First Church—It was erected by the Presbyterians of the settlement on one of two lots donated to the congregation at the northeast corner of Third and Main in 1800.  Built of logs it was 18 feet wide and 20 feet long.

     First Court—Established by an act of the legislature July 27, 1803, when Montgomery co. was created from a part of Hamilton co.

     First Judge—Hon. Francis Dunlavy, serving in the first district, came to Dayton from Cincinnati and officiated at the first session of court.

     First Sheriff—George Newcom was the first man to be elected sheriff.  Daniel Symmes of Cincinnati served as the first prosecutor; Cyrus Osborn was the first constable and James Milles the first coroner.

     First Doctor—Dr. John Hole, a Revolutionary soldier, emigrated from Virginia and settled at what became known as “Hole’s Station,” now near the site of Alexandersville.  The first doctor to live within the settlement of Dayton was Dr. John Elliott, who came here in 1802.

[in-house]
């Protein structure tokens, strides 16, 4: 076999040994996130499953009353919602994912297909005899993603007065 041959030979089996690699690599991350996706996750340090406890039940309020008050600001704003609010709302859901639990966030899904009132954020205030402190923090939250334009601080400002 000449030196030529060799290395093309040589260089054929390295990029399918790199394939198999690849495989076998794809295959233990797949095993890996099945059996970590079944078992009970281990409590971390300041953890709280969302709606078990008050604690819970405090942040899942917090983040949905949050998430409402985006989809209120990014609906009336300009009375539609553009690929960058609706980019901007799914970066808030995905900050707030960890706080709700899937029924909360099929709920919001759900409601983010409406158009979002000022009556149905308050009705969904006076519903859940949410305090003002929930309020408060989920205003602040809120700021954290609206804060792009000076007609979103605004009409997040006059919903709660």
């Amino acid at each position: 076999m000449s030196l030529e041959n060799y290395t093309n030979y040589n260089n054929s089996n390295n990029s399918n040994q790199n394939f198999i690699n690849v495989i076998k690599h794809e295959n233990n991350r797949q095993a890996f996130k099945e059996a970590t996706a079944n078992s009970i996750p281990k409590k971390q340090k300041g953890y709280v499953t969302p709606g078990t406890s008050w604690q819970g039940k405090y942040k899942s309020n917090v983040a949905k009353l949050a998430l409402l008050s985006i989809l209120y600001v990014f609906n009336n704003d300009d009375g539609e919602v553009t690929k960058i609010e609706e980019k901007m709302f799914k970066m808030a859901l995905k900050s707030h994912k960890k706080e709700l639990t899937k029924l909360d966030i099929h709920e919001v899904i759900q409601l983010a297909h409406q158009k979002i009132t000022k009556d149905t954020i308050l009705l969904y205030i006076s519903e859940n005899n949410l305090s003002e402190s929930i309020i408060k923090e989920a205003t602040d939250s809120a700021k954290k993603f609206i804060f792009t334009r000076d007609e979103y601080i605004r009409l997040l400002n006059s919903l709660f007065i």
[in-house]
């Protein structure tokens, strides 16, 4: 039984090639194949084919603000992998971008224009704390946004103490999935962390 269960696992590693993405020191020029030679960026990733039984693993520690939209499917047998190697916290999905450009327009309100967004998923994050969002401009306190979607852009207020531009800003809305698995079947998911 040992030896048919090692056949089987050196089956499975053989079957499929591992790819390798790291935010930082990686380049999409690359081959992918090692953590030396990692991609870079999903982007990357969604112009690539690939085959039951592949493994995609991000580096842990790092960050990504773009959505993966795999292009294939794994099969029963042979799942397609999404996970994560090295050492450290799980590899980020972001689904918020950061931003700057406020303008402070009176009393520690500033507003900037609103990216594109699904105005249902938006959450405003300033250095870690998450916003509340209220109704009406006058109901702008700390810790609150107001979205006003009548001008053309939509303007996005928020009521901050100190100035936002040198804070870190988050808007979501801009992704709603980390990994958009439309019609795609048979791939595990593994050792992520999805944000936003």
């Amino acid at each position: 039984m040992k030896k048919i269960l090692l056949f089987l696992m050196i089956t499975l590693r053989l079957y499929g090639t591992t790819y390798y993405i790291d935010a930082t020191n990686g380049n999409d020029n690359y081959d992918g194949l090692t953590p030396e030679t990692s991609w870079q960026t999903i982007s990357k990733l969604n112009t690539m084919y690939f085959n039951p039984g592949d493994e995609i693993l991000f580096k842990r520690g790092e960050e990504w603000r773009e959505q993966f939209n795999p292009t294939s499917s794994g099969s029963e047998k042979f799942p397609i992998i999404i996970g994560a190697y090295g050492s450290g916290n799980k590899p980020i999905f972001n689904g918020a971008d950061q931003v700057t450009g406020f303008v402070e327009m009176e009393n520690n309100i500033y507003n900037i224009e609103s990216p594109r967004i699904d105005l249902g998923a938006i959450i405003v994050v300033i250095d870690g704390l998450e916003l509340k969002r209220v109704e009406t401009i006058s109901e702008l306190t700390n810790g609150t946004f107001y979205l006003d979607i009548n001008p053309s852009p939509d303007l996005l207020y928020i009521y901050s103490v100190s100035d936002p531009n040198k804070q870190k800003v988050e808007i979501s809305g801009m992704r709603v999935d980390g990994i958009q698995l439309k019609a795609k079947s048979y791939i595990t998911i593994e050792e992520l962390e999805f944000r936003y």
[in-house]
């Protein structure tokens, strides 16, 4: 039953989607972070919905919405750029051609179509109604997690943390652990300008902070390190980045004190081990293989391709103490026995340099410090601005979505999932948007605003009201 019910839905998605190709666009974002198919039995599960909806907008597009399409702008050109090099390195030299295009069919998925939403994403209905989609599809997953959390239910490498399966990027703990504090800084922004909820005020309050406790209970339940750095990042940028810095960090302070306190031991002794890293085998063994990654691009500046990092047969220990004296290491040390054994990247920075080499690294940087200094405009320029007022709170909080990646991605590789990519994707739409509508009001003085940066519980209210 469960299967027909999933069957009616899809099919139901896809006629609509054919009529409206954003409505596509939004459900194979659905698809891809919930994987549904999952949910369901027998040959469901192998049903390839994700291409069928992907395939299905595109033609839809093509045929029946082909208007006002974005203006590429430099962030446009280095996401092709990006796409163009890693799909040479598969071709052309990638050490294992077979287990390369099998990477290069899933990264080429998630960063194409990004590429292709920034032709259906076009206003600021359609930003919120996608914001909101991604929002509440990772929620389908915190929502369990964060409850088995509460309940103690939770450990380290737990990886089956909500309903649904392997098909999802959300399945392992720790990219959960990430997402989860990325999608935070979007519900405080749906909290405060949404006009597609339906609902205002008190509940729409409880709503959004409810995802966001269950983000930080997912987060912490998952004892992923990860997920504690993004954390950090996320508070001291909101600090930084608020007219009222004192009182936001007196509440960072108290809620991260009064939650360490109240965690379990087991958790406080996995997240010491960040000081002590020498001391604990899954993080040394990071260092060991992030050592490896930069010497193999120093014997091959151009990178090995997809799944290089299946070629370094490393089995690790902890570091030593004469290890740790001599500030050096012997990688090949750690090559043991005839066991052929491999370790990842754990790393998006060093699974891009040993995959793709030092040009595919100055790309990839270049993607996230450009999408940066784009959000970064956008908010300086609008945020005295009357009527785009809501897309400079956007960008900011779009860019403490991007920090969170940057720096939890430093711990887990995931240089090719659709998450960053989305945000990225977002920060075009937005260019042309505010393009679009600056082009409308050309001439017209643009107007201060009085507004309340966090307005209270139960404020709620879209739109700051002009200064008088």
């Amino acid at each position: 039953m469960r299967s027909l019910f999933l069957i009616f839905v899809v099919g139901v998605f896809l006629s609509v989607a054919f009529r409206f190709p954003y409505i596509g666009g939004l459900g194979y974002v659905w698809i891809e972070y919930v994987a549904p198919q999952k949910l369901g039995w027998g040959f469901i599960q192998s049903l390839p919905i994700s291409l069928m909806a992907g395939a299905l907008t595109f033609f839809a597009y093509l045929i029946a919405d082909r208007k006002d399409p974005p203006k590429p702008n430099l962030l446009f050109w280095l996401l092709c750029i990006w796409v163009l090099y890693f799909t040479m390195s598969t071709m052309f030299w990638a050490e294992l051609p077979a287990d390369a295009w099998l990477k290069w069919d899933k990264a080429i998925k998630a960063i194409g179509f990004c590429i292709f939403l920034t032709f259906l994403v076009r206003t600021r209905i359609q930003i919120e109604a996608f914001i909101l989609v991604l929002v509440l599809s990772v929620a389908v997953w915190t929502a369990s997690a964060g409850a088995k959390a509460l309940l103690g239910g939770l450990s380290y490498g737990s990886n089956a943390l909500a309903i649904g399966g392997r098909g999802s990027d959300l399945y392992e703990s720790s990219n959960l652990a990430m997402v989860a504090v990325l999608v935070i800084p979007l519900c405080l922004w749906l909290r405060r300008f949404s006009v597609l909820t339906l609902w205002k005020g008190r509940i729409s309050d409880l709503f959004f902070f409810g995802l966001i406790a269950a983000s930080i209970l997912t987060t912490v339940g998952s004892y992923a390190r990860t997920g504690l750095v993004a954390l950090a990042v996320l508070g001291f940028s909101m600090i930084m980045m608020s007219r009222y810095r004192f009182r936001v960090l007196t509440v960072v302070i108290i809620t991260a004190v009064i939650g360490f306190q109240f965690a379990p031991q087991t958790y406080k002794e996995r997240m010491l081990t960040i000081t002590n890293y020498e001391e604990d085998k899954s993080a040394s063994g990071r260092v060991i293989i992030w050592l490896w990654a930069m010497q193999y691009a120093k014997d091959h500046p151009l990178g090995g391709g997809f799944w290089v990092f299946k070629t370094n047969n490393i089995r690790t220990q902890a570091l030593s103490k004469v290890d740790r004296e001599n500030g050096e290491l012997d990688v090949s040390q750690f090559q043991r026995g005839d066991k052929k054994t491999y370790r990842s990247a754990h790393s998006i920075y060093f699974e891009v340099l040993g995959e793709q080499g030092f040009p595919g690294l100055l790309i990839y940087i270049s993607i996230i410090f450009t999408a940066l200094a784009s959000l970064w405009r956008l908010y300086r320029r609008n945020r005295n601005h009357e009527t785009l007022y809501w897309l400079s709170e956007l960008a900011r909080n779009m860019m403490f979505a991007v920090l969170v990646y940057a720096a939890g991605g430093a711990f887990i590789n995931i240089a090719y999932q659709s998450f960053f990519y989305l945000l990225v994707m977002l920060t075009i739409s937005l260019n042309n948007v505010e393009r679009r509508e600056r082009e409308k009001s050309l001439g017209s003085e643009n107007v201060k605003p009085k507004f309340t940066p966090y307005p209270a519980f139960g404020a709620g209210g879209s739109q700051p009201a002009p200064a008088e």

First Colored Child—The first colored resident of Dayton was a servant girl brought here by D. C. Cooper in 1803 to work on his farm two miles south of the city. Shortly after her arrival she gave birth to a boy child and named him Harry Cooper.

     First Jail—It stood on the site of the present county jail on W. Third st. and was erected in 1804. It was of log construction, 30x16 feet, with log flooring and ceiling.  It contained two disconnected cells and was erected by David Squirer at his bid of $299.

     First Postoffice—The first postoffice was opened in 1804 in a cabin at First and St. Clair sts. with Benjamin VanCleve as the first postmaster.

     First Town Charter—First charter of the town of Dayton granted by the legislature on Feb. 12, 1805.  The town council, for 10 years following, met at the homes of the various members.

     First President of Council—David Reid, elected at the first meeting held following formation of the body under new charter.

     First Flood—Dayton’s first flood of record occurred in the spring of 1805.  Water stood at a depth of eight feet from the river to the foot of fairground hill.

     First Library—The first library association—and incidentally the first formed in the state of Ohio—was formed through an act of the legislature on Feb.1, 1805.  Rev. William Robinson was president of the first organization.